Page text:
“Ang ganda nung practice facility nila tapos may buffet pa talaga,” Aguilar recalled. “Lahat ng gusto mong kainin nandun tapos yung maganda pa, marami silang healthy options.”
The dream seemed within reach. Japeth saw the possibilities. Yet it wasn’t meant to be. He was ultimately cut from the Sta. Cruz Warriors roster.
“Nung ni-release nila ako, sinabi nila sa akin na it was a tough decision. May na-cut sila na player na naglaro na sa NBA dati, naglaro na rin sa D-League pero na-cut pa rin siya,” he shared. “Sinabi nila kasi sa akin ‘We’re going to release you today but it doesn’t mean that you don’t belong, it just so happened that there are better players right now. We’d love to see more of you so we’ll give you a practice player contract if you want it.’”
Feeling that it will, at least, keep him close to his dream, Aguilar accepted the practice player contract. “Sayang kasi e,” he said. “Gusto ko sana tuloy-tuloy yung workout ko with the guys. Playing against some of the best players, yun yung nakapag-decide sa akin na ituloy ko yung pagpa-practice.”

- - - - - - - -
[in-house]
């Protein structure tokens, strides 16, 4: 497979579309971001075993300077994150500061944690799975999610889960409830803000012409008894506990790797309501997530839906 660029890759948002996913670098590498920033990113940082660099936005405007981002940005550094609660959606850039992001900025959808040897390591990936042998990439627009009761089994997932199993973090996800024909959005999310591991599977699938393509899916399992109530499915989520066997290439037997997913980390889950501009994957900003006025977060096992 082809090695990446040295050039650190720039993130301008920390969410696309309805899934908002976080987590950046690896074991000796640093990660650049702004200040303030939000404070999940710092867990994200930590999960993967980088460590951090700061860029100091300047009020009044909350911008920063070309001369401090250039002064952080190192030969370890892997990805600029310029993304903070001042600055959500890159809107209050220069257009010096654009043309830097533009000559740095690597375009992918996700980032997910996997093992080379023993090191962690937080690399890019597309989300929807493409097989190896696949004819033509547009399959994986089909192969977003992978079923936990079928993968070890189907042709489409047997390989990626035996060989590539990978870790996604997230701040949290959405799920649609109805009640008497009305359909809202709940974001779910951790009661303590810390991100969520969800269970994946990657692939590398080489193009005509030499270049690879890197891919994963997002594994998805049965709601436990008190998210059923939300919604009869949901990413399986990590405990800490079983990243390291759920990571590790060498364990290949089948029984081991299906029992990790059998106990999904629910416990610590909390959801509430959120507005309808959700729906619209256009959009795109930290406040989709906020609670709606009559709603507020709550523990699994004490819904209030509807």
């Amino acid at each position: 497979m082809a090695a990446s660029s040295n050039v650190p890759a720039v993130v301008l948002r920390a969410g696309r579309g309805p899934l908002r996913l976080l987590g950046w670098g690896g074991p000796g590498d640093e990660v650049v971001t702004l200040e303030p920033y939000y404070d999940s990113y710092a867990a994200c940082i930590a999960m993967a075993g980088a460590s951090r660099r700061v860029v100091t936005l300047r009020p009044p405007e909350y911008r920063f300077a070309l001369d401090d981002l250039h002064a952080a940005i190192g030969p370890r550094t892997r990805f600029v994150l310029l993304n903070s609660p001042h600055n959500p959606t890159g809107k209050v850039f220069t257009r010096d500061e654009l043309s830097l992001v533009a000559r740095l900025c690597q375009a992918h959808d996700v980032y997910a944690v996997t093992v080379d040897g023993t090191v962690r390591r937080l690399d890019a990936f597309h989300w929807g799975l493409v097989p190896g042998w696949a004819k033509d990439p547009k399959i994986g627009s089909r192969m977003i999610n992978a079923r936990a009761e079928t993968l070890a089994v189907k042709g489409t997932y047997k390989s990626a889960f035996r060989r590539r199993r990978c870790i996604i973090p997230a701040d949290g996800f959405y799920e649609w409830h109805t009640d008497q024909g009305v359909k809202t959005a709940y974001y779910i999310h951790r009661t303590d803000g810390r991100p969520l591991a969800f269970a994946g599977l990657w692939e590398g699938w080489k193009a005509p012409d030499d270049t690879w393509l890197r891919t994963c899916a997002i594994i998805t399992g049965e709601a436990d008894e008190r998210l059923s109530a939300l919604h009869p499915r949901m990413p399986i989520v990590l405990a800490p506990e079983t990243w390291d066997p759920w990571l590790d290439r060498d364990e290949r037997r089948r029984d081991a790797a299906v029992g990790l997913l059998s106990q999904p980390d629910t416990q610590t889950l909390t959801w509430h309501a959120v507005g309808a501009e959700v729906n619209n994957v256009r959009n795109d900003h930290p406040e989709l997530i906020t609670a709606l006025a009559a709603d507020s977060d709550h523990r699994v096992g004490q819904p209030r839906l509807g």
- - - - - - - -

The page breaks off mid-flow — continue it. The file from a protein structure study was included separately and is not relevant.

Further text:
Like other overseas Filipino workers, Aguilar felt the grind. It was tough living in a place where he had no relatives and few friends. In time, Aguilar realized that being a practice player was not the path he wanted to take. The top players in the NBA D-League don’t make a lot of money and a practice player makes a lot less. He decided to head back to Chicago to be with his parents again.
Before landing in Chicago, he actually made a memorable stop in Phoenix where he played some ball. “It was a good experience kasi I was able to play with Mike Bibby,” Aguilar shared. “I even got the chance to catch a lob from him for a dunk.”
When he finally reached Chicago, he hired a trainer and played as often as he could to stay in shape. He played in open runs and teamed up with or battled NBA veterans. “I played with Shawn Marion, Shannon Brown, Antoine Walker, Brian Cook, the Pargo brothers, Kwame Brown even former Ginebra import Chris Alexander.”
The happy times didn’t last long. One by one, players left to go back to their own leagues. Aguilar was left to play with nobody. No team. No league. Nothing.